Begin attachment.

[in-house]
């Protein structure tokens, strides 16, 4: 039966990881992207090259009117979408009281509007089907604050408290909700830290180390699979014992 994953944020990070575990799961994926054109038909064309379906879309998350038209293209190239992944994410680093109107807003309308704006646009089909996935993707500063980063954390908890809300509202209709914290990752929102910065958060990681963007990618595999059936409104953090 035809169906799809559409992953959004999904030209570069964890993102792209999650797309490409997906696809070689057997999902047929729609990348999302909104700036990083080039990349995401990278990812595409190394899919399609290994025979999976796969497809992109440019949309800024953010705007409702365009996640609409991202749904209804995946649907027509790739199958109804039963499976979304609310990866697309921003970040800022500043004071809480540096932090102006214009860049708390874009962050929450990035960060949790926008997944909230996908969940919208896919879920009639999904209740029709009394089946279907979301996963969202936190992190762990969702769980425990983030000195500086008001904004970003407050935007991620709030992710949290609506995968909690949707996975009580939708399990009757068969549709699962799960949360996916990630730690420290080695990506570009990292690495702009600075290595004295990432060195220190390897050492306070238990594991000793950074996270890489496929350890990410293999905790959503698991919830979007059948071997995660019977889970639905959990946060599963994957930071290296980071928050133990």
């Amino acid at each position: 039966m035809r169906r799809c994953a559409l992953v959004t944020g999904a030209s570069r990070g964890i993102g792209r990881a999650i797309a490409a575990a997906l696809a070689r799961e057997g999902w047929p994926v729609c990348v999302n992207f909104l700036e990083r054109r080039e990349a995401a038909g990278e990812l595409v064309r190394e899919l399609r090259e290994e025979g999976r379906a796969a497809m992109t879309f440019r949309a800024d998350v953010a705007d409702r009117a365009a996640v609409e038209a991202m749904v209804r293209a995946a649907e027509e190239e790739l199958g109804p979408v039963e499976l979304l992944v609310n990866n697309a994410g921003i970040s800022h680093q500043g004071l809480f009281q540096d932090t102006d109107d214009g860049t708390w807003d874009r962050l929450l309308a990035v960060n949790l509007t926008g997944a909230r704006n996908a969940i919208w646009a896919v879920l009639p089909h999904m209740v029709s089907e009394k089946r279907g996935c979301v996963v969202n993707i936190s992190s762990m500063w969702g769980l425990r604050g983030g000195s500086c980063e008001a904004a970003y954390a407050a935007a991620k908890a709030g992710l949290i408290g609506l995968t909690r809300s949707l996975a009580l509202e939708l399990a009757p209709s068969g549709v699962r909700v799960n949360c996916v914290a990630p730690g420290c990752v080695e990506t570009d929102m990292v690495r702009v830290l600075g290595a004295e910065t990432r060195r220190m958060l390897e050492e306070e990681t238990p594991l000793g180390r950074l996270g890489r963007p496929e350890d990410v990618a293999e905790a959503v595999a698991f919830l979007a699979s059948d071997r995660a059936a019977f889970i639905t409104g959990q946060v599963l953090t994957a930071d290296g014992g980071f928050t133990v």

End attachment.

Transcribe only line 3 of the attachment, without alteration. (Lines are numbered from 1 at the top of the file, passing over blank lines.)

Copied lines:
């Amino acid at each position: 039966m035809r169906r799809c994953a559409l992953v959004t944020g999904a030209s570069r990070g964890i993102g792209r990881a999650i797309a490409a575990a997906l696809a070689r799961e057997g999902w047929p994926v729609c990348v999302n992207f909104l700036e990083r054109r080039e990349a995401a038909g990278e990812l595409v064309r190394e899919l399609r090259e290994e025979g999976r379906a796969a497809m992109t879309f440019r949309a800024d998350v953010a705007d409702r009117a365009a996640v609409e038209a991202m749904v209804r293209a995946a649907e027509e190239e790739l199958g109804p979408v039963e499976l979304l992944v609310n990866n697309a994410g921003i970040s800022h680093q500043g004071l809480f009281q540096d932090t102006d109107d214009g860049t708390w807003d874009r962050l929450l309308a990035v960060n949790l509007t926008g997944a909230r704006n996908a969940i919208w646009a896919v879920l009639p089909h999904m209740v029709s089907e009394k089946r279907g996935c979301v996963v969202n993707i936190s992190s762990m500063w969702g769980l425990r604050g983030g000195s500086c980063e008001a904004a970003y954390a407050a935007a991620k908890a709030g992710l949290i408290g609506l995968t909690r809300s949707l996975a009580l509202e939708l399990a009757p209709s068969g549709v699962r909700v799960n949360c996916v914290a990630p730690g420290c990752v080695e990506t570009d929102m990292v690495r702009v830290l600075g290595a004295e910065t990432r060195r220190m958060l390897e050492e306070e990681t238990p594991l000793g180390r950074l996270g890489r963007p496929e350890d990410v990618a293999e905790a959503v595999a698991f919830l979007a699979s059948d071997r995660a059936a019977f889970i639905t409104g959990q946060v599963l953090t994957a930071d290296g014992g980071f928050t133990v």